The Metropolitan Transportation Authority has amended its five-year capital plan to budget for light diesel “scoot” trains on the Montauk and Greenport branches of the the Long Island Rail Road, a move that could make life much easier for commuters on the East End come 2014.
New York State Assemblyman , I-Sag Harbor, said the trains were part of the MTA's capital plan when it was designed in 2009, but actual funding for the proposal was never identified until now. The amendment calls for $37.2 million to purchase five new trains for the LIRR, which will serve as shuttles for intra-Island commuting.
Thiele said the proposed “diesel multiple unit” trains come in sets of two cars and are lighter, more cost effective and have smaller engines than typical LIRR trains. When ridership is heavy, another pair of cars can be added to a train to accommodate the additional riders. The LIRR could purchase more in the future if the first fleet of shuttles is successful, according to Thiele.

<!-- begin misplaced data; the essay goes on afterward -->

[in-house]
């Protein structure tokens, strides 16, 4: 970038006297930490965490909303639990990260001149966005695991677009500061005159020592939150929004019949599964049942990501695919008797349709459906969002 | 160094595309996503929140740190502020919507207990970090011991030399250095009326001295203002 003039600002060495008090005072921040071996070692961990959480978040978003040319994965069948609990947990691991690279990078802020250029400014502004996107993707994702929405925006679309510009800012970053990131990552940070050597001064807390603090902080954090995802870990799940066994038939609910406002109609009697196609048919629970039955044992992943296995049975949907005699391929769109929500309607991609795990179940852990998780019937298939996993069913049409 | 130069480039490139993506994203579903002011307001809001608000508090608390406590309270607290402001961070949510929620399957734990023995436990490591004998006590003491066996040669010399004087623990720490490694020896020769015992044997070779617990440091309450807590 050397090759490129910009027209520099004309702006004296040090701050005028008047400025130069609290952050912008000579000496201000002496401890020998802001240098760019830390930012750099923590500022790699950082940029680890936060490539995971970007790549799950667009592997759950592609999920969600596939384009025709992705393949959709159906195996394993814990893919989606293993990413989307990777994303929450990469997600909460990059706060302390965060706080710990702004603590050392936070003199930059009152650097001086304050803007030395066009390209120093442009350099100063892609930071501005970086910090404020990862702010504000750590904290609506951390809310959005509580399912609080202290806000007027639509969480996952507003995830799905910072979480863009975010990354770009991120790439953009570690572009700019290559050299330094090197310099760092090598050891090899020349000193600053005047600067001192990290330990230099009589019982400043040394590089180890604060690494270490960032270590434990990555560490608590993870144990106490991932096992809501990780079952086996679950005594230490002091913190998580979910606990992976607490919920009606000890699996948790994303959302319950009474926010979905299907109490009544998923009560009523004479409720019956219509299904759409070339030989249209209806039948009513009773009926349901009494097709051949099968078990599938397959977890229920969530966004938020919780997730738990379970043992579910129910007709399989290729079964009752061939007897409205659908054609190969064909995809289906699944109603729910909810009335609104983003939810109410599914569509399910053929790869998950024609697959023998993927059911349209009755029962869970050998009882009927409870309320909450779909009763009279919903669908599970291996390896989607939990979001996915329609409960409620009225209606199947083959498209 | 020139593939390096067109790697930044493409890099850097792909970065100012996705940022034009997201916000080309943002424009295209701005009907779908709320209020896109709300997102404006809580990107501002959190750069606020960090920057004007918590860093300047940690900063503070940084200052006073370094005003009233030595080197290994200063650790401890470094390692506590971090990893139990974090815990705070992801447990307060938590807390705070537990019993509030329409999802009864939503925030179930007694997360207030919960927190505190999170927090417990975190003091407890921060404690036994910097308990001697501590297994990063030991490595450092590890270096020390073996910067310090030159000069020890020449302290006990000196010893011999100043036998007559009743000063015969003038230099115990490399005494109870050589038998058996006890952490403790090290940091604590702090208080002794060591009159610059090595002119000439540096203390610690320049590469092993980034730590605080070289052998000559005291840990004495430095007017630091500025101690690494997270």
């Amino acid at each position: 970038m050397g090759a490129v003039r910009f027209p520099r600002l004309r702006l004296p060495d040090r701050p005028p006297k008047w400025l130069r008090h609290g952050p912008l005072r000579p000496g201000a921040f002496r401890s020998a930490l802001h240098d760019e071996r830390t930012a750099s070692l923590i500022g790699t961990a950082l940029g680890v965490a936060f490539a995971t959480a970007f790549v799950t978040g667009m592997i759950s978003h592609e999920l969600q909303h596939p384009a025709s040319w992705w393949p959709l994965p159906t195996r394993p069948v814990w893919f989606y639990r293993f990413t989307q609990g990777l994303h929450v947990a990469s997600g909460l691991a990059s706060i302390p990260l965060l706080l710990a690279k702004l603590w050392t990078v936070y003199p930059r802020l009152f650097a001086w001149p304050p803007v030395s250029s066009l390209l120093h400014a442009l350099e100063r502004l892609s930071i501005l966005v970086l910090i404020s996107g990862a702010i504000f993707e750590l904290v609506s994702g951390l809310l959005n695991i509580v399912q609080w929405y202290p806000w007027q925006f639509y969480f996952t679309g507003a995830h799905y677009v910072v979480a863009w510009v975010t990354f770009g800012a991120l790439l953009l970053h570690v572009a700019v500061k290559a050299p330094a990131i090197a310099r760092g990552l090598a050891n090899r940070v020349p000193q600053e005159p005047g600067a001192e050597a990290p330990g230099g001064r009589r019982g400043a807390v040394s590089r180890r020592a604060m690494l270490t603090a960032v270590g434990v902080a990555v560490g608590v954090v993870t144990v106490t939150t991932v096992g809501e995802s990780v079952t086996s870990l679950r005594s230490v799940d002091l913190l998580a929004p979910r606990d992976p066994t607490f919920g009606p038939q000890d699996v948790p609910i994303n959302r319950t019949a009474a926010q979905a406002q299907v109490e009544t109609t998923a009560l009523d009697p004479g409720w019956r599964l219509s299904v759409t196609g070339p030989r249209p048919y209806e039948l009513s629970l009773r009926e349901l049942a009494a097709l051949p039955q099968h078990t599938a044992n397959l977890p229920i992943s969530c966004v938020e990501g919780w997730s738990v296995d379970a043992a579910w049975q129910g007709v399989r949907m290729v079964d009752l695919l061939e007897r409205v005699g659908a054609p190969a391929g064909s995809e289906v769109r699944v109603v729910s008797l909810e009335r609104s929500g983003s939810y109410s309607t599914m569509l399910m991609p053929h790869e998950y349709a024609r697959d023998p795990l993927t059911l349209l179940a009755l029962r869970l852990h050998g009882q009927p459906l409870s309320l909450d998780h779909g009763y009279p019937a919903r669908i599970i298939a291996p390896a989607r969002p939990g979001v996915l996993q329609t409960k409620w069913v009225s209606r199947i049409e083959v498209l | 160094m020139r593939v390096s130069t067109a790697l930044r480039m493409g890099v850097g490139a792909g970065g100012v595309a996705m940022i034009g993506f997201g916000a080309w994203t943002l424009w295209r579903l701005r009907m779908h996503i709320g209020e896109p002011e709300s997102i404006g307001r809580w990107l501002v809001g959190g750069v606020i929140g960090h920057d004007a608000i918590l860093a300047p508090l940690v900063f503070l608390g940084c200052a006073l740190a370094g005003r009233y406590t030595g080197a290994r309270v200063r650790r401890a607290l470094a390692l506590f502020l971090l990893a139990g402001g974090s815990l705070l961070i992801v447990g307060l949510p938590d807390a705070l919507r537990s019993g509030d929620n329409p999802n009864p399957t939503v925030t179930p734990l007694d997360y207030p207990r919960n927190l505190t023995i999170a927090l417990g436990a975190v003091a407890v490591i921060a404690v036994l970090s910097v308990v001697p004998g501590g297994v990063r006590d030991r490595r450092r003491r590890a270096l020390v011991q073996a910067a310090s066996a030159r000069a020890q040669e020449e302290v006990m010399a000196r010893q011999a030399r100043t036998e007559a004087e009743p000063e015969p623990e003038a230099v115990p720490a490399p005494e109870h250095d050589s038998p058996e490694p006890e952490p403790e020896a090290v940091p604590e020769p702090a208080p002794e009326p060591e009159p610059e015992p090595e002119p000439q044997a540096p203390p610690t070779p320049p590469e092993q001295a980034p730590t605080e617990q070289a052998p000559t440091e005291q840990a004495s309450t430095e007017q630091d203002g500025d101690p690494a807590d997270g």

Shuttle trains were successful during the reconstruction of County Road 39 in Southampton, Thiele said. But these trains will be different, as they will be cheaper to run.
Thiele predicted that the new shuttle service will help boost the number of jobs in the East End tourism and second-home industries. “Transportation alternatives that make it easier to get here and easier to move from hamlet to hamlet will foster the growth of our local economy,” he said.
The train shuttles are a step toward an East End rail-bus network pushed by Five Towns Rural Transit, a nonprofit advocacy group that hopes to solve the area’s congestion woes. A study completed in 2009 by the Volpe National Transportation Systems Center on behalf of the towns of Southampton, East Hampton, Riverhead, Southold and Shelter Island looked at the feasibility of such a commuter network. It recommended that service run for approximately 18 hours per day in season, and 14 hours per day off-season, with the “seasons” each defined as roughly 182 days per year.